Controlled trials of very high dose folic acid, vitamins B12 and B6, intravenous folinic acid and serine for treatment of hyperhomocysteinemia in ESRD.J Nephrol. 2003 Jul-Aug; 16(4):522-34.JN
Hyperhomocysteinemia is seen in most hemodialysis (HD) patients and is an independent risk factor for cardiovascular disease. Homocysteine metabolism via remethylation requires activated folate and vitamin B12 and metabolism via transsulfuration requires serine and vitamin B6. Prior studies have shown highly variable effects of supplemental B vitamin and folate therapy for hyperhomocysteinemia. We undertook a fully controlled trial with abnormally high doses of folic acid alone or with supplemental vitamin B6 and B12 compared with active folate alone or with serine.
Two prospective studies were undertaken in hemodialysis patients. In the first study (protocol A), hyperhomocysteinemia was treated in 77 patients with 30 or 60 mg folic acid with or without vitamins B6 and B12 for eight weeks and compared with matching placebos. In the second study (protocol B), hyperhomocysteinemia was treated in 37 patients with intravenous folinic acid given alone or with serine and compared with matching placebos. All patients received the standard of care treatment with a multivitamin tablet before and throughout the protocol to test the hypothesis that additional therapy is required over and above the routine therapy for maximum reduction in total homocysteine (tHcy).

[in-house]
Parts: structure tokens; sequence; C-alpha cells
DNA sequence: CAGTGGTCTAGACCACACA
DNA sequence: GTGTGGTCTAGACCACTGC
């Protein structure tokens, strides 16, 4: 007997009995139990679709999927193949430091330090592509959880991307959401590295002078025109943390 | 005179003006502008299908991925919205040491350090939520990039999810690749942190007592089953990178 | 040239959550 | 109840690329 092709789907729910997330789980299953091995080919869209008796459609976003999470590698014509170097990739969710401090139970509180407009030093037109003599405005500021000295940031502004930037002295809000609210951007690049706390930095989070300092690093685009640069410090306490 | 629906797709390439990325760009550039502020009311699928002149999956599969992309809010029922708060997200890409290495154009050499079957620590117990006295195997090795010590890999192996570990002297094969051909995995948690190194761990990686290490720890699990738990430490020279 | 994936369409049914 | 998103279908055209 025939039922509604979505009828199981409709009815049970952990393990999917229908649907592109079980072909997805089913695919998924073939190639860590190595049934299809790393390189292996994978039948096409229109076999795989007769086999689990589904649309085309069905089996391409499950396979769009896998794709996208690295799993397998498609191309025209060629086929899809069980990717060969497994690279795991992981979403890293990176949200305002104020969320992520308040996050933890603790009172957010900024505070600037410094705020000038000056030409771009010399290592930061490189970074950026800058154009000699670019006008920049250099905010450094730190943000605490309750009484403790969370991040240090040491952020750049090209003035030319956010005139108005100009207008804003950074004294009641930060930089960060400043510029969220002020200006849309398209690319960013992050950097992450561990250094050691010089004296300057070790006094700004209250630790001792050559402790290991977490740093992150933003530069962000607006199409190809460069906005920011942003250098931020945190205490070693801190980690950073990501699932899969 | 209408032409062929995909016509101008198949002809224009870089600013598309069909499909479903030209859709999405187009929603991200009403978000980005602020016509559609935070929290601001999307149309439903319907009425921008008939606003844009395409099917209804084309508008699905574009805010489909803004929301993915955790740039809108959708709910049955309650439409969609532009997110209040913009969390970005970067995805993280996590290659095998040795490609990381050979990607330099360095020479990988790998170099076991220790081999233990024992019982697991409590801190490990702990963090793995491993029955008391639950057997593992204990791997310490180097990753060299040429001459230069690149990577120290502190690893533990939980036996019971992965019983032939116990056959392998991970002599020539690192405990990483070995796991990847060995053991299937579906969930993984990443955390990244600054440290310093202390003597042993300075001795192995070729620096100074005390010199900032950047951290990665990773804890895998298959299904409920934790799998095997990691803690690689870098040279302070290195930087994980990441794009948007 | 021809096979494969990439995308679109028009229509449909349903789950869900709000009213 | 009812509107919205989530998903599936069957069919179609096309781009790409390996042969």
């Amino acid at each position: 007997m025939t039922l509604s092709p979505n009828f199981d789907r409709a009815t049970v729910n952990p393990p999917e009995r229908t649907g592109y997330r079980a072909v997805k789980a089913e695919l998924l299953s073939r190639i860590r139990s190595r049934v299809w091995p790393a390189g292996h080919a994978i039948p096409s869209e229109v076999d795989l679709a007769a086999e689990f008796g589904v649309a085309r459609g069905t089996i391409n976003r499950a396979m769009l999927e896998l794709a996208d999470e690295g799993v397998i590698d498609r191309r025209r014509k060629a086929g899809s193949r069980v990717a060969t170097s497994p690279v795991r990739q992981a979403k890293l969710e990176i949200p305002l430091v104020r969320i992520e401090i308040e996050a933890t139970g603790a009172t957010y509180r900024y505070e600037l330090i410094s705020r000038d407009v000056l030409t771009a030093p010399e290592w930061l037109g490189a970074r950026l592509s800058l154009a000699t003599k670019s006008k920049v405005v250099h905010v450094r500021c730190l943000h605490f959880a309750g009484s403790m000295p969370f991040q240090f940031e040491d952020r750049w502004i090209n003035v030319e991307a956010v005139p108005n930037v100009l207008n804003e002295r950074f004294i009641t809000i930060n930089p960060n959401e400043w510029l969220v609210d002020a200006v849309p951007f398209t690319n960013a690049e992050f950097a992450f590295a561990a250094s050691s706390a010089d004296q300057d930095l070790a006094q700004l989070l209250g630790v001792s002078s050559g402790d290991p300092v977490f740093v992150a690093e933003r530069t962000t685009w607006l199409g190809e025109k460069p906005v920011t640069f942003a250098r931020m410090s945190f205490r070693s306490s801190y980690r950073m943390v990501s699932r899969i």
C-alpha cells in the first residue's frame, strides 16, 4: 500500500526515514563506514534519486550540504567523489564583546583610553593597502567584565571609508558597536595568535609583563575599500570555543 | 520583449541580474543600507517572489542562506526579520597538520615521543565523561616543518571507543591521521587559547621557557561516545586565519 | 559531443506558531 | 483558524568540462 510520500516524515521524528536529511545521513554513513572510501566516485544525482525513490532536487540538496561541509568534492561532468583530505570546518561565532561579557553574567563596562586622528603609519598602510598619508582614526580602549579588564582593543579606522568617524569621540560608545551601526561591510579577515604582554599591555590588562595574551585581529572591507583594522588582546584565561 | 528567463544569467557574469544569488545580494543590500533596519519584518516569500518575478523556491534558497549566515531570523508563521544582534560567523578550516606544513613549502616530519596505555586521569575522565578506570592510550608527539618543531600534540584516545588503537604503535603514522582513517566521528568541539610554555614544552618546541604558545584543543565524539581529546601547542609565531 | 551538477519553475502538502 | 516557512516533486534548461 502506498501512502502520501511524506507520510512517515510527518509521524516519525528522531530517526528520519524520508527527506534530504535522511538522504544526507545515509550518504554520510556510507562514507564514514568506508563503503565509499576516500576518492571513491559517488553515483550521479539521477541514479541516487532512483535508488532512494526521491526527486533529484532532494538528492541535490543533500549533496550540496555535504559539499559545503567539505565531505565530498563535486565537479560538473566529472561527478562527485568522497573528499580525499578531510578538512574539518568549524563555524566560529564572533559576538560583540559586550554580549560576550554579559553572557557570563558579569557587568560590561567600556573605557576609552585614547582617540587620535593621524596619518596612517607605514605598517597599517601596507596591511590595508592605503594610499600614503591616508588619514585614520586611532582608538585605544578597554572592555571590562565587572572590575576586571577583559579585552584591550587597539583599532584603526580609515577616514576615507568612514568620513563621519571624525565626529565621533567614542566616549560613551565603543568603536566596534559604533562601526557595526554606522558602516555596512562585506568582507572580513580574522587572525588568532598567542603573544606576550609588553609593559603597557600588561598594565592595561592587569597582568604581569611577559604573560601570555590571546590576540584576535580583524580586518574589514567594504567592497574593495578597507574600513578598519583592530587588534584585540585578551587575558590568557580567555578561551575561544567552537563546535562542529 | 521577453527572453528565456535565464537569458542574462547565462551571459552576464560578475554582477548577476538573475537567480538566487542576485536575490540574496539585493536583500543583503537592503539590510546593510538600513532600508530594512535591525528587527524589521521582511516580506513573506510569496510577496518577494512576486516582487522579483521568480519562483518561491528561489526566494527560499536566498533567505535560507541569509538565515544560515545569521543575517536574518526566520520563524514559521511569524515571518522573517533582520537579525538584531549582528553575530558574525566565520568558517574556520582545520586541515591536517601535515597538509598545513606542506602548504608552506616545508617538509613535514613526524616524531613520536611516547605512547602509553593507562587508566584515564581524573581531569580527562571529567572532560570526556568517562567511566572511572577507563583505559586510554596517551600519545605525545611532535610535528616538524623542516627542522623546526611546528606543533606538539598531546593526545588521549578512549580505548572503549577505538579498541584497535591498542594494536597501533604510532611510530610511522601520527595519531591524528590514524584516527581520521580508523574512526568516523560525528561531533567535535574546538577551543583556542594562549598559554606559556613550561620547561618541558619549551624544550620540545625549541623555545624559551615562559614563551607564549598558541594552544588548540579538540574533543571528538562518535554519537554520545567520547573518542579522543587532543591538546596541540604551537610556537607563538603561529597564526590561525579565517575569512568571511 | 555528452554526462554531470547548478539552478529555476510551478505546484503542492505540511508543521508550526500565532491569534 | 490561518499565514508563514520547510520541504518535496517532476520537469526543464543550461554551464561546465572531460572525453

Normal volunteers; The mean (SD) tHcy of 128 normal subjects was 6.5 (4) micromol/L. Protocol A; Plasma folate increased significantly in the groups given folic acid at both four and eight weeks (P = 0.0001 at both time points). Plasma vitamin B12 was significantly increased at four weeks (P = 0.0018) but not at eight weeks (P = 0.064) in those given Vitamin B12. However, tHcy did not differ between treatment groups at baseline (P = 0.63), four weeks (P = 0.79) or eight weeks (P = 0.74). Protocol B: Plasma folate increased significantly at four weeks in those receiving folinic acid (P = 0.0001) but tHcy was not significantly different between groups (P = 0.92). In neither study was there any significant change in tHcy comparing before and during any treatment intervention.
In our studies high dose oral folic acid, intravenous folinic acid, vitamins B6 and B12 and oral serine were ineffective at lowering tHcy in patients on hemodialysis when given folic acid, folinic acid serine or B vitamins in addition to routine folic acid and B vitamin supplements.